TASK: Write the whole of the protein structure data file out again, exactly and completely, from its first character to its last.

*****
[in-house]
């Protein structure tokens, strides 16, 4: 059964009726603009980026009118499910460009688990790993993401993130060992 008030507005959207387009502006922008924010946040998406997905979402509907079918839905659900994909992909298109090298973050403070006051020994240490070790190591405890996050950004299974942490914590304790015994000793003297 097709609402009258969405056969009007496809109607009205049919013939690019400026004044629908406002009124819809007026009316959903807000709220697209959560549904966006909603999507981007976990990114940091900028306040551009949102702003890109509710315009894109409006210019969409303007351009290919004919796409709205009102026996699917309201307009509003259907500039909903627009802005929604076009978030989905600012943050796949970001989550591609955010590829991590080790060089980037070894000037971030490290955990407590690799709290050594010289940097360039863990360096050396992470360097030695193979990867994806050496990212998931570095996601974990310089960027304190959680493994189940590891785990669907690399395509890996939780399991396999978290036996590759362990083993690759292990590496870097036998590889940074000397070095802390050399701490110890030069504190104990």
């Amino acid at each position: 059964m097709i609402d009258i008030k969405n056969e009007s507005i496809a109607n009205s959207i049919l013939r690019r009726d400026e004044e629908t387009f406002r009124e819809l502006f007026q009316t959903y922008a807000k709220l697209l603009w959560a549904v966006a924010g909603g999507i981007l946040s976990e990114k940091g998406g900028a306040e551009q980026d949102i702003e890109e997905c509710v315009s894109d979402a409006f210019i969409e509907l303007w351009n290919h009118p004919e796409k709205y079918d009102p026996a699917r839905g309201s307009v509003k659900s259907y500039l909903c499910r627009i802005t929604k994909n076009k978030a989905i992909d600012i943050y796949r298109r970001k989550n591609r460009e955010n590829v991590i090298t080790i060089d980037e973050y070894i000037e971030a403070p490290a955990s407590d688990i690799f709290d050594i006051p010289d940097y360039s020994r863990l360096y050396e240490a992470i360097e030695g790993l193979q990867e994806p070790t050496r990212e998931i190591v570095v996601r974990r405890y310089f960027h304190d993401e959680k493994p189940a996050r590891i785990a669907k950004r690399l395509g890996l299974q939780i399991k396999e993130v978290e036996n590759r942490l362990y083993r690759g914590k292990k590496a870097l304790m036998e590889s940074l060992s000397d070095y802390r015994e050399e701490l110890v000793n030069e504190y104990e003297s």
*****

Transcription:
[in-house]
């Protein structure tokens, strides 16, 4: 059964009726603009980026009118499910460009688990790993993401993130060992 008030507005959207387009502006922008924010946040998406997905979402509907079918839905659900994909992909298109090298973050403070006051020994240490070790190591405890996050950004299974942490914590304790015994000793003297 097709609402009258969405056969009007496809109607009205049919013939690019400026004044629908406002009124819809007026009316959903807000709220697209959560549904966006909603999507981007976990990114940091900028306040551009949102702003890109509710315009894109409006210019969409303007351009290919004919796409709205009102026996699917309201307009509003259907500039909903627009802005929604076009978030989905600012943050796949970001989550591609955010590829991590080790060089980037070894000037971030490290955990407590690799709290050594010289940097360039863990360096050396992470360097030695193979990867994806050496990212998931570095996601974990310089960027304190959680493994189940590891785990669907690399395509890996939780399991396999978290036996590759362990083993690759292990590496870097036998590889940074000397070095802390050399701490110890030069504190104990």
């Amino acid at each position: 059964m097709i609402d009258i008030k969405n056969e009007s507005i496809a109607n009205s959207i049919l013939r690019r009726d400026e004044e629908t387009f406002r009124e819809l502006f007026q009316t959903y922008a807000k709220l697209l603009w959560a549904v966006a924010g909603g999507i981007l946040s976990e990114k940091g998406g900028a306040e551009q980026d949102i702003e890109e997905c509710v315009s894109d979402a409006f210019i969409e509907l303007w351009n290919h009118p004919e796409k709205y079918d009102p026996a699917r839905g309201s307009v509003k659900s259907y500039l909903c499910r627009i802005t929604k994909n076009k978030a989905i992909d600012i943050y796949r298109r970001k989550n591609r460009e955010n590829v991590i090298t080790i060089d980037e973050y070894i000037e971030a403070p490290a955990s407590d688990i690799f709290d050594i006051p010289d940097y360039s020994r863990l360096y050396e240490a992470i360097e030695g790993l193979q990867e994806p070790t050496r990212e998931i190591v570095v996601r974990r405890y310089f960027h304190d993401e959680k493994p189940a996050r590891i785990a669907k950004r690399l395509g890996l299974q939780i399991k396999e993130v978290e036996n590759r942490l362990y083993r690759g914590k292990k590496a870097l304790m036998e590889s940074l060992s000397d070095y802390r015994e050399e701490l110890v000793n030069e504190y104990e003297s």